Fiat Chrysler Automobiles N.V. and its U.S. subsidiary FCA US LLC will pay $40 million to resolve SEC allegations that the automaker provided false and misleading information in press releases and regulatory filings about its monthly new vehicle sales and vehicle sales growth rate.  The SEC found that FCA US inflated new vehicle sales by paying dealers to report fake vehicle sales, but then failing to report those sales at the time.  Instead, Fiat Chrysler kept these sales in a separate database referred to internally as the "cookie jar," which the company would then dip into to report as current sales in a slow month.  SEC

September 27, 2019

Herbalife Nutrition Ltd. will pay $20 million to settle charges that it made misstatements in regulatory filings about its business in China.  While Herbalife, which has a direct sales model, claimed in filings that it did not use its customary multilevel marketing compensation model in China in order to comply with Chinese law, in fact, its compensation model in China was materially identical to its compensation model in every other country.  By failing to disclose this information, Herbalife was found to have deprived investors of valuable information regarding the risks faced by the company.  SEC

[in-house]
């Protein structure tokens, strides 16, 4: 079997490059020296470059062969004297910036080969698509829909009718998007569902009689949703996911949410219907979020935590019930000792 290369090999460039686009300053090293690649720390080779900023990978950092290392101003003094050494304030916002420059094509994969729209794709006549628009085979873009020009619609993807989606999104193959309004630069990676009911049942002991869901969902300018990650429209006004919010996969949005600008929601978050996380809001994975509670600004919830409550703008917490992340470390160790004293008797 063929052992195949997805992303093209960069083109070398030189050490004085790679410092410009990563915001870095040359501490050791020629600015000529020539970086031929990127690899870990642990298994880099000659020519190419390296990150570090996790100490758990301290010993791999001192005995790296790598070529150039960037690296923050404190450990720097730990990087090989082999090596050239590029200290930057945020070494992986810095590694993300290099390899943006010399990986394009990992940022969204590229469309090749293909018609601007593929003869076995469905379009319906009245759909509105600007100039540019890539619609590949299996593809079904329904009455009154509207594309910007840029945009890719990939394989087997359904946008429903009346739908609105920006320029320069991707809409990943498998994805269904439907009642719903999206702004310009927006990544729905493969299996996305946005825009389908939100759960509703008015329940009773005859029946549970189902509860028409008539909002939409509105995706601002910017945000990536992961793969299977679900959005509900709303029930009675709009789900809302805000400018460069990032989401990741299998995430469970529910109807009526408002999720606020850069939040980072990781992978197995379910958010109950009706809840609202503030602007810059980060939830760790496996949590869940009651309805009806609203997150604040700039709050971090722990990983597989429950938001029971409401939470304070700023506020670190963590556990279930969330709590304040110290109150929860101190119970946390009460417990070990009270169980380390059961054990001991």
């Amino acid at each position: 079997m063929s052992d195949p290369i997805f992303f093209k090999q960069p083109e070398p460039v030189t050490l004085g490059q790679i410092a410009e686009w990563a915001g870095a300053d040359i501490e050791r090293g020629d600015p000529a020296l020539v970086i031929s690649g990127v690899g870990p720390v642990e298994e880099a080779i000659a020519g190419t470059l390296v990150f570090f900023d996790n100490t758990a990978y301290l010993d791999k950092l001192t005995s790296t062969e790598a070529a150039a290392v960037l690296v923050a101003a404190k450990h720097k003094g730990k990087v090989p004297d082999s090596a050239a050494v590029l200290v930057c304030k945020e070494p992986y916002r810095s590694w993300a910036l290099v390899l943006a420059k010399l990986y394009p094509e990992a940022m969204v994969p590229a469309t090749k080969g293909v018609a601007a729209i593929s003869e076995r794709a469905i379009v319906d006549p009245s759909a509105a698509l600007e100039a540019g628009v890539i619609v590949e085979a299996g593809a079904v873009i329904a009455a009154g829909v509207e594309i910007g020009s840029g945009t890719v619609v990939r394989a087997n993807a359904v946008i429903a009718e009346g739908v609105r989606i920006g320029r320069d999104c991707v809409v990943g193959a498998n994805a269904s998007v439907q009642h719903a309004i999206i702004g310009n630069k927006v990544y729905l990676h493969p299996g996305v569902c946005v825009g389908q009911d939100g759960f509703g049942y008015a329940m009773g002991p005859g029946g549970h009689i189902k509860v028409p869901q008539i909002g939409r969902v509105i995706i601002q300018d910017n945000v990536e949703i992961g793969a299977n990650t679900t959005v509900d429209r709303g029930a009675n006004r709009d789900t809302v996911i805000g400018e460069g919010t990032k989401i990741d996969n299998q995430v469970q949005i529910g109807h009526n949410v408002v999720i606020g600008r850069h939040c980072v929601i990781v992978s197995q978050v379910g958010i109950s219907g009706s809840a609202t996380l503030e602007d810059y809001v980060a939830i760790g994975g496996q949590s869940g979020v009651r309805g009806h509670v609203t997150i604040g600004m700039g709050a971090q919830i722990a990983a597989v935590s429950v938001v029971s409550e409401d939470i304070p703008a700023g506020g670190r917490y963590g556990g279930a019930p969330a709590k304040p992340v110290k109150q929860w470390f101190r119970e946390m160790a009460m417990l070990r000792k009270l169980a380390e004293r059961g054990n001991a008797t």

September 26, 2019

Wisconsin-based Quad/Graphics Inc., a digital and print marketing provider, has agreed to pay $10 million to settle charges of bribing government officials in Peru and China in violation of the Foreign Corrupt Practices Act (FCPA).  The alleged misconduct by Quad/Graphics’ Peruvian subsidiary, Quad/Graphics Peru S.A., occurred from at least 2011 to 2016 and involved paid or promised bribes to government officials in order to win contracts, avoid penalties, and influence the Peruvian tax authority.  From 2010 to 2015, Quad/Graphics’ Chinese subsidiary, Quad/Tech Shanghai Trading Company, Ltd., allegedly paid or promised bribes to government employees using sham sales agents.  As part of the settlement, Quad/Graphic will pay nearly $7 million in disgorgement, $1 million in prejudgment interest, and a $2 million civil penalty, as well as self-report on its compliance program for one year.  SEC